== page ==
Last month, I found myself trying to explain to the girls that things would be out-of-the-ordinary for a while.  Newfs, like humans, are good worriers, and I wanted them to have an idea that things may be different, in hopes they would be less uncomfortable or prone to worry.  So, I carefully began by some discussion and asked whether they remembered last spring when Jade had to be spayed.  Banner was listening, more indirectly.  Jade was paying more attention.  My tone probably had some influence, as Jade has more years of familiarity with human-to-Newf communications.  I told her that in the next week, I would have to go see my veterinarian to be spayed, like she did last spring.  She may not understand many of my words, but her reaction caught my attention.  She had a sudden “Oh, no!” expression.  Again, it may have been my tone that caused her to take notice, although I was trying to keep this calm and clear.  Whether or not they had some understanding of my words, I felt better having a pre-talk.  (This works well for when someone will be gone for a few days too.  Sudden disappearances are cause for Newf worry.)  I continued that Greg would take good care of them and that they should be very good, as he would have his hands full taking care of all of us.

Greg and I rearranged the bedroom so the bed was on the floor.  Usually it is mounted at 36″ and the girls sleep underneath at night.  We scrubbed the cabin – floors, walls and ceiling, in preparation.  Newfs were bathed, then gated into the living room/kitchen area, a very small space for such big creatures, with one in particular occupying most of the floor.  I spent most of the week prior getting information into order, including account and password information, who may need access to which information or resources and writing careful, thorough instructions for Newf care, since I’m the one who usually does this.

The first few days were an adjustment.  Greg was on task, walking the girls, cleaning floors, doing laundry, cooking for Newfs, preparing my meals and helping me get up as needed.  I had lost quite a bit of blood, given the drop in hemoglobin, and there was a large, ugly hematoma on one side that kept getting bigger.  It was an interesting perspective.  If one of the girls were being spayed, I would be inquiring of (if not inquisitioning) the veterinarian about how well they tied off vessels.  I knew that Banker’s mother had been lost due to “bleeding out” following a spay, and one of our veterinarians had told me that it was likely that a vessel was missed, and that cauterization was relied on too heavily rather than carefully using sutures.  Yet the nurse told me that a tiny vessel could have accounted for that size of hematoma.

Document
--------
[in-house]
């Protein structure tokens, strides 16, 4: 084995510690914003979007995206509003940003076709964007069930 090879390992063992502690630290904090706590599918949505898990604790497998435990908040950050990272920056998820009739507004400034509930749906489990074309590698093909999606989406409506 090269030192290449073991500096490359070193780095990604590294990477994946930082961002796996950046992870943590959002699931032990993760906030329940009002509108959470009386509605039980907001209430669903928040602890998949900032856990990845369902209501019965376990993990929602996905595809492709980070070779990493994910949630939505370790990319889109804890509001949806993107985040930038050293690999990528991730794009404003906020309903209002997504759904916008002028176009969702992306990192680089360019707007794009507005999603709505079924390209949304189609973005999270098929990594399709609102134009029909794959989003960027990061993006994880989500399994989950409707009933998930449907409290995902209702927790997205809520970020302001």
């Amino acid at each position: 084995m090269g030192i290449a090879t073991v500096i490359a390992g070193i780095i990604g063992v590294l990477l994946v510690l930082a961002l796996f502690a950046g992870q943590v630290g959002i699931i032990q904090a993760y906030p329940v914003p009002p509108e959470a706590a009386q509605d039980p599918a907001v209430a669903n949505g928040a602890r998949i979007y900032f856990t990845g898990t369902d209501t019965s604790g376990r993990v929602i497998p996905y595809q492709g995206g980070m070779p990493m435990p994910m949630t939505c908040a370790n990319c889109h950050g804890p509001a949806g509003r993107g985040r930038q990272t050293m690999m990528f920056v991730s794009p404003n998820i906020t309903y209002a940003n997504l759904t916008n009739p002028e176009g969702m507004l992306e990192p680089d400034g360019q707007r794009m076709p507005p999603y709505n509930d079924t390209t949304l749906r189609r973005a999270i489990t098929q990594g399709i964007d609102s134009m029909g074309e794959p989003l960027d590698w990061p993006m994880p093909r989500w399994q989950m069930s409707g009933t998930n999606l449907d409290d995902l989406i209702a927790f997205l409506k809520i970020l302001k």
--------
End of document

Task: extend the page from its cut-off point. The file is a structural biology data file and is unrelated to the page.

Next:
I did some therapeutic walking in the mornings and afternoons, and was surprised at how little stamina I had for such short distances.  After a few days, I took the girls out with me.  It was nice in the mornings but too blazing hot for Banner in the afternoons, even under the large Maple tree.  Jade stayed as close as she could while still being in the shade.  When Greg came home and called the girls to come inside, Jade wouldn’t leave me.  She was a little torn, as she is a good girl, and she was being called, but even with me telling her to go on, she wouldn’t leave a radius of more than a step or two.  She’s always been a “Not the Mom” kind of girl, with respect to anyone else, and she was firm about this.  She clearly felt that it wasn’t safe for her to be out of my reach.  Now that I’m less wobbly, she seems to think it’s OK to let me walk by myself again.  I’m making good use of the walking stick that I bought at a National several years ago.

Meanwhile, we were having occasional summer storms, and I could hear Jade move the “sofa-blocker” that Greg was using, a folded step-stool, with one or two swipes of her forearm and paw, then I knew that she was climbing onto, rather into, the sofa.  When she lies on the sofa, her chin rests on one arm and her tail hangs off the other, as her body is embraced by the sofa cushions.  Jade seeks comfort when there is thunder, and it occurred to me that for her on the sofa, it was like being held by someone who loves you, all wrapped up in snuggling comfort, like a baby in a blanket being held by Mom, and this was also like Parker sleeping with his arms around his giant stuffed frog.  I guess if you aren’t where someone can wrap their arms around you, it’s the next best thing to have something large and soft to get close with.  So, when Greg came home and told her that she had to get off the sofa, I gave her moral support from the bedroom.  Space, occupancy and indoor accommodations are limited in the cabin, but when we finally build and move into the house, the sofa must become Jade’s.

She is back to being happy and when she sees me, she smiles and wants to share hugs and head rubs.

Banner has been going through her own version of adjustment.  For a while she was very careful, then she began to want this to be back to normal, and she got a bit naughty, nose-thrusting where she shouldn’t.  Then she “accidentally” began knocking the gate down when it wasn’t firmly in place and sauntering into the bedroom, once having a party on the bed while we weren’t in the cabin.  She’s a funny girl, both obnoxious and very confident, but sensitive too.  At this point she seems to have accepted that things aren’t quite normal, but she is being very cooperative and well-behaved.  As soon as I can manage her recovery, not much longer, she will need to go in for TPLO #2, so she needs to be practicing her patience.  She doesn’t know yet that it will be quite a while for things to get back to normal.

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